Remote Haida community installs 720-kW biomass boiler
August 22, 2017
By BC Ministry of Indigenous Relations and Reconciliation
Aug. 22, 2017 - From tiny seedlings mighty cedars grow. Or, in this case, from $30,000 grows a $1.3-million biomass boiler that can heat a community.
The $30,000 was capacity funding provided through the First Nations Clean Energy Business Fund to Old Massett Village Council. Part of the Haida Nation, the council needed funding in 2013 to complete a Community Energy Plan to see if the remote community on Graham Island could become energy self-sufficient, while also reducing their carbon footprint.
From that plan came the idea to install a biomass boiler that could heat all of Old Massett’s community buildings, including the band office, community hall, health centre and school. The Community Energy Plan provided the blueprint to build a 720-kw boiler that was commissioned in March 2017.
Their desire to cut costs for community members in an environmentally responsible way made them eligible for provincial funding to get the project underway.
“It was the initial investment that allowed us to prepare the Community Energy Plan, and that was the catalyst to make all this subsequent installation a resounding success. We now enjoy a comfortable warmth in all our buildings and can say with confidence that we are now not impacting our environment,” said John Disney, Old Massett’s economic development officer.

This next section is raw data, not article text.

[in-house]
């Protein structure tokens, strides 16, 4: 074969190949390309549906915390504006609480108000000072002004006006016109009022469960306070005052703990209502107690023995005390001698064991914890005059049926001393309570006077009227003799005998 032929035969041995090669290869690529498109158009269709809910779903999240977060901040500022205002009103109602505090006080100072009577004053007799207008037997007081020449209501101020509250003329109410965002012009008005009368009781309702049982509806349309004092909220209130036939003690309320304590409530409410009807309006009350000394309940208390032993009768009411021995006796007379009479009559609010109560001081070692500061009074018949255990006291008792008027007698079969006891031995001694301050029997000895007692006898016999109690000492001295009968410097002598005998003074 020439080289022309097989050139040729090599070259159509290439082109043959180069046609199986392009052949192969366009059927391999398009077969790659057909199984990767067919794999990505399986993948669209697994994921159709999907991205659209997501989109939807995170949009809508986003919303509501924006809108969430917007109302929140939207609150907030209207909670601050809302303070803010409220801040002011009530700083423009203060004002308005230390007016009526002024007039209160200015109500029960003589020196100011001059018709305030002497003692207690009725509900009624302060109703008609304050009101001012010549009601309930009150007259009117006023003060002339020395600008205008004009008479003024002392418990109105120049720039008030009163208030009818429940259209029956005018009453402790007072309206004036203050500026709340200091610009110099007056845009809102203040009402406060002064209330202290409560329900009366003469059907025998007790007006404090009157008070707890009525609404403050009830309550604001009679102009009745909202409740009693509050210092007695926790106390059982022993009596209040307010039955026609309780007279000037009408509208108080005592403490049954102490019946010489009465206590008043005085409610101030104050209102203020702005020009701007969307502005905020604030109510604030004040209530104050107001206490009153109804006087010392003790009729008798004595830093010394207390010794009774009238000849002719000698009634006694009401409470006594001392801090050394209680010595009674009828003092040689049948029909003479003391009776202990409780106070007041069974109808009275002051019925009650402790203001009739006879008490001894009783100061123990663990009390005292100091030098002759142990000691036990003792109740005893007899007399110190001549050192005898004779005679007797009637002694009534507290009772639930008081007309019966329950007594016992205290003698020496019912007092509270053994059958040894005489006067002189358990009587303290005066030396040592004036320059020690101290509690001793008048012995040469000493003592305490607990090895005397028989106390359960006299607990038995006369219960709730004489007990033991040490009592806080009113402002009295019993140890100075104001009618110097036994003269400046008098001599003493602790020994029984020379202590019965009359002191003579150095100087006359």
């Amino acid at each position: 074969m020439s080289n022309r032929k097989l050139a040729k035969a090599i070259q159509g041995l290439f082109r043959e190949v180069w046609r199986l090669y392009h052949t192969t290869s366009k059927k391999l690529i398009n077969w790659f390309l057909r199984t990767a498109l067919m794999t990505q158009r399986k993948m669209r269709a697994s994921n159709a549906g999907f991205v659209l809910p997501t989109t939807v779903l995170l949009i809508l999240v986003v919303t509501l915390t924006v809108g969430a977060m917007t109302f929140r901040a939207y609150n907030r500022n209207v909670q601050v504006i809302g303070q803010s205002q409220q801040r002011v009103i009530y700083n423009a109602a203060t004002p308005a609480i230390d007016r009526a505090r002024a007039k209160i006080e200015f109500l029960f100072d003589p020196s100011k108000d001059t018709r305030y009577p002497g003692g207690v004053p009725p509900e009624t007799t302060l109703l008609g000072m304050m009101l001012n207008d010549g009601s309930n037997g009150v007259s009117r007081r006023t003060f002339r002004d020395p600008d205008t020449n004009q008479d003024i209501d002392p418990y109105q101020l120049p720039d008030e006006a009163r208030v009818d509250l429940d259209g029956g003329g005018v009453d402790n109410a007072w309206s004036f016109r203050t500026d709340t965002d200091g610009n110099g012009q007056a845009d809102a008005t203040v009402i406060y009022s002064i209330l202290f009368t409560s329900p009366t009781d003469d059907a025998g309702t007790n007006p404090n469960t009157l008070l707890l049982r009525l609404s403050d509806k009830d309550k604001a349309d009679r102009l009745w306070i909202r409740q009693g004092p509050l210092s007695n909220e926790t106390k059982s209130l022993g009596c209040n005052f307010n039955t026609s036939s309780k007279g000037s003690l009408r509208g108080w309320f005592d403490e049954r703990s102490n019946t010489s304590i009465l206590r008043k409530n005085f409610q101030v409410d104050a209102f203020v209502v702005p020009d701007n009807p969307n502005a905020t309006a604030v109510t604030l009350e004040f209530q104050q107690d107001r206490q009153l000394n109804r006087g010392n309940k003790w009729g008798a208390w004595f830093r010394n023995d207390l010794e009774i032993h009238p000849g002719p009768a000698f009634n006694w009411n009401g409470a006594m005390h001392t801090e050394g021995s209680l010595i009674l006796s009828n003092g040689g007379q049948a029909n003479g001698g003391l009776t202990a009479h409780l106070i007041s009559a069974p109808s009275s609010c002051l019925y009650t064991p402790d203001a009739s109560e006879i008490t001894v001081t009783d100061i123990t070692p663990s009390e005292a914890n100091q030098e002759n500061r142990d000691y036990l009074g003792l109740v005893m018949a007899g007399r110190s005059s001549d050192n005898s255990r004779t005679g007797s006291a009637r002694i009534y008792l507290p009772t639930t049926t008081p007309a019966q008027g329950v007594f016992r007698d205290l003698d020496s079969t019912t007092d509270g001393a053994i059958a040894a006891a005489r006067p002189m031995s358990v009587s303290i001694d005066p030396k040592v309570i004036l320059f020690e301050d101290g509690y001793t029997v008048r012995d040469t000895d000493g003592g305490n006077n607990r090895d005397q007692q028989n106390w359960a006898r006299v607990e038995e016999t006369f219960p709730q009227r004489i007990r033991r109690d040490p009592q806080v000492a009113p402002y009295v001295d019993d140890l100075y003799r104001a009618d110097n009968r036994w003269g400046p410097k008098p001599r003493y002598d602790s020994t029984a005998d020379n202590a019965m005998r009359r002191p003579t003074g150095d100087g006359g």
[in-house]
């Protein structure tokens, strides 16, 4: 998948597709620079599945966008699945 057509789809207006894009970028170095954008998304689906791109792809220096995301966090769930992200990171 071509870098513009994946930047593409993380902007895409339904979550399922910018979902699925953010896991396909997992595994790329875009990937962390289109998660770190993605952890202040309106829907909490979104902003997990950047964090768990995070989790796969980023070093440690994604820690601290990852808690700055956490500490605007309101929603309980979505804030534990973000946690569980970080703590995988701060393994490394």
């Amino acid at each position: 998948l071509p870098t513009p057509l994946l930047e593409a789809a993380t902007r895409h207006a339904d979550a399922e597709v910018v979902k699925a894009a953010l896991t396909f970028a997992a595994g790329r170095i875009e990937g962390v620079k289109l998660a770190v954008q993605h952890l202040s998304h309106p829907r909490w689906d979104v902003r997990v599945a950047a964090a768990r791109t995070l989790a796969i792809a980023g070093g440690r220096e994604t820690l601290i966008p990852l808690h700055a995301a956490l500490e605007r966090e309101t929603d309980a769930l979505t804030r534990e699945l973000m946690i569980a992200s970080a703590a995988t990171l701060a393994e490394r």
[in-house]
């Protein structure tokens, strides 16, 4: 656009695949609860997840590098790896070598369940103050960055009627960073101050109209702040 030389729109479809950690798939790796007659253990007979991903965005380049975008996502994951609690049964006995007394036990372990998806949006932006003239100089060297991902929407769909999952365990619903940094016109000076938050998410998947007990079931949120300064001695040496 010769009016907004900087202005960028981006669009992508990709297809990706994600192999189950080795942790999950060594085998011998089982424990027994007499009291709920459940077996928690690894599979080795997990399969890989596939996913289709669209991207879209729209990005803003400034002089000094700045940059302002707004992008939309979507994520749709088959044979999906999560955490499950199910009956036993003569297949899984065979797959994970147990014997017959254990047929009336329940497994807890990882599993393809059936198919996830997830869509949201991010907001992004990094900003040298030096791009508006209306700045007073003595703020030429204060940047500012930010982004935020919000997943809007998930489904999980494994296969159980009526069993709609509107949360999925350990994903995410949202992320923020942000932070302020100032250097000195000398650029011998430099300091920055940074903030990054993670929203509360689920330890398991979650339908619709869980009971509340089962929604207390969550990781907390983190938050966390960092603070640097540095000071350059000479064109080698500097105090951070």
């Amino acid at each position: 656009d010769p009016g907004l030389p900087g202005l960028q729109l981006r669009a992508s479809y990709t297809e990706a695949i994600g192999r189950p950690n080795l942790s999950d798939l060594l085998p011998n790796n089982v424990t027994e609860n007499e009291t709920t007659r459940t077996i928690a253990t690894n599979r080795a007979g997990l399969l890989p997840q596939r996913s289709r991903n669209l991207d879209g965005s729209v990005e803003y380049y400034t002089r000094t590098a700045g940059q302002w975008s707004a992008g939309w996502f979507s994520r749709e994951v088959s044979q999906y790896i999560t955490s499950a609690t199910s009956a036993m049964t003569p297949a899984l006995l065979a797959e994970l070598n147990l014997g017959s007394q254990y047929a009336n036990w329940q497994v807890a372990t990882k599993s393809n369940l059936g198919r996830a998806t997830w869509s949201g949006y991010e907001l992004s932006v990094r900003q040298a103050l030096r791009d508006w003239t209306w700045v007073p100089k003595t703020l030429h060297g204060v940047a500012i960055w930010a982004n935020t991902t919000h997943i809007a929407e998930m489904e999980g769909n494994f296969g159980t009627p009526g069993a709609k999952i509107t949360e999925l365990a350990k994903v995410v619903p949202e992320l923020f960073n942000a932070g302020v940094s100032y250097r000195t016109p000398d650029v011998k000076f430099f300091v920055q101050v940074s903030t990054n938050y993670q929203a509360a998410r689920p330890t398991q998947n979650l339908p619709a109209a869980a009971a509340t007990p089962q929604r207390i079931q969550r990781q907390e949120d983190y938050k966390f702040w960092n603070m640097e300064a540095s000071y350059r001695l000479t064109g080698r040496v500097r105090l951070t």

Saving more than $10,000 a month compared to previous heating costs, Disney estimates the community can save $130,000 each year. Even better, he said, is a reduction in carbon output from 300 tonnes per year to only nine tonnes.
“That is a success story. If we hadn’t received First Nations Clean Energy Business Fund support to prepare the Community Energy Plan, I don’t think this would have happened. Community Energy Plans are important for where they lead us,” Disney said.
In fact, Disney said that having the Community Energy Plan in hand was the key to securing additional funding, including a bank loan, since it clearly demonstrated the savings that could be realized with the proposed biomass boiler.
Old Massett has had a couple of months to iron out the kinks in the system and it now takes only one part-time worker to keep everything running smoothly. And, most importantly, now sitting dormant is a tangle of old heating systems, which includes propane, oil and diesel-generated electricity.
The new system burns wood fibre from the Haida Gwaii Forest Products sawmill, of which Old Massett is half owner, and has future capacity for a council wish list that includes expanding the health centre and school, and building a community swimming pool and a greenhouse.
This article is part of the Bioheat Week 2023. Read more articles about bioheat in Canada.
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